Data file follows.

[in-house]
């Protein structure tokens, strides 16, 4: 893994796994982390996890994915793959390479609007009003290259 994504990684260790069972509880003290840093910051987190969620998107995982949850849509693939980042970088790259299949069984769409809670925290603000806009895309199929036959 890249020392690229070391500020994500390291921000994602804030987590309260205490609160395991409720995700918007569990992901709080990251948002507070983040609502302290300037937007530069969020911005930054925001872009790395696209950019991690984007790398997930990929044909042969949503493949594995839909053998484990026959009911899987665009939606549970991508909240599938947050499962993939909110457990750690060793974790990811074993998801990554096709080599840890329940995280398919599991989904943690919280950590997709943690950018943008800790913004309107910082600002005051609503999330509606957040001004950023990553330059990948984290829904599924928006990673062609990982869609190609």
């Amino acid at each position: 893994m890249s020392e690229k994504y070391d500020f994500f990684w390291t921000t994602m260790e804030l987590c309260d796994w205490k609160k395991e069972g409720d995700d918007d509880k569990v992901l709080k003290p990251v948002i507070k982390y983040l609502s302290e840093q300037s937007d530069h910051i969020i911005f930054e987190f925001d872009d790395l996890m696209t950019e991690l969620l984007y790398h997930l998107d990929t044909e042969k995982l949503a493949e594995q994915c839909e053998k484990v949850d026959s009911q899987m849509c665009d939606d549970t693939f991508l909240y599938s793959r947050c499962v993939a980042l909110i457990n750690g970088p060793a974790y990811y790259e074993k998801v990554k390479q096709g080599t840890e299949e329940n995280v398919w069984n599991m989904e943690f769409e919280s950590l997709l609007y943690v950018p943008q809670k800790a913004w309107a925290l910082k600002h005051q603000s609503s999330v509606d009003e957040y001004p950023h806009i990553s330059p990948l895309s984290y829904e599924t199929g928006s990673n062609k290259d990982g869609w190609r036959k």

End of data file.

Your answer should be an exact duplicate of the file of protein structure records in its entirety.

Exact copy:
[in-house]
């Protein structure tokens, strides 16, 4: 893994796994982390996890994915793959390479609007009003290259 994504990684260790069972509880003290840093910051987190969620998107995982949850849509693939980042970088790259299949069984769409809670925290603000806009895309199929036959 890249020392690229070391500020994500390291921000994602804030987590309260205490609160395991409720995700918007569990992901709080990251948002507070983040609502302290300037937007530069969020911005930054925001872009790395696209950019991690984007790398997930990929044909042969949503493949594995839909053998484990026959009911899987665009939606549970991508909240599938947050499962993939909110457990750690060793974790990811074993998801990554096709080599840890329940995280398919599991989904943690919280950590997709943690950018943008800790913004309107910082600002005051609503999330509606957040001004950023990553330059990948984290829904599924928006990673062609990982869609190609």
């Amino acid at each position: 893994m890249s020392e690229k994504y070391d500020f994500f990684w390291t921000t994602m260790e804030l987590c309260d796994w205490k609160k395991e069972g409720d995700d918007d509880k569990v992901l709080k003290p990251v948002i507070k982390y983040l609502s302290e840093q300037s937007d530069h910051i969020i911005f930054e987190f925001d872009d790395l996890m696209t950019e991690l969620l984007y790398h997930l998107d990929t044909e042969k995982l949503a493949e594995q994915c839909e053998k484990v949850d026959s009911q899987m849509c665009d939606d549970t693939f991508l909240y599938s793959r947050c499962v993939a980042l909110i457990n750690g970088p060793a974790y990811y790259e074993k998801v990554k390479q096709g080599t840890e299949e329940n995280v398919w069984n599991m989904e943690f769409e919280s950590l997709l609007y943690v950018p943008q809670k800790a913004w309107a925290l910082k600002h005051q603000s609503s999330v509606d009003e957040y001004p950023h806009i990553s330059p990948l895309s984290y829904e599924t199929g928006s990673n062609k290259d990982g869609w190609r036959k």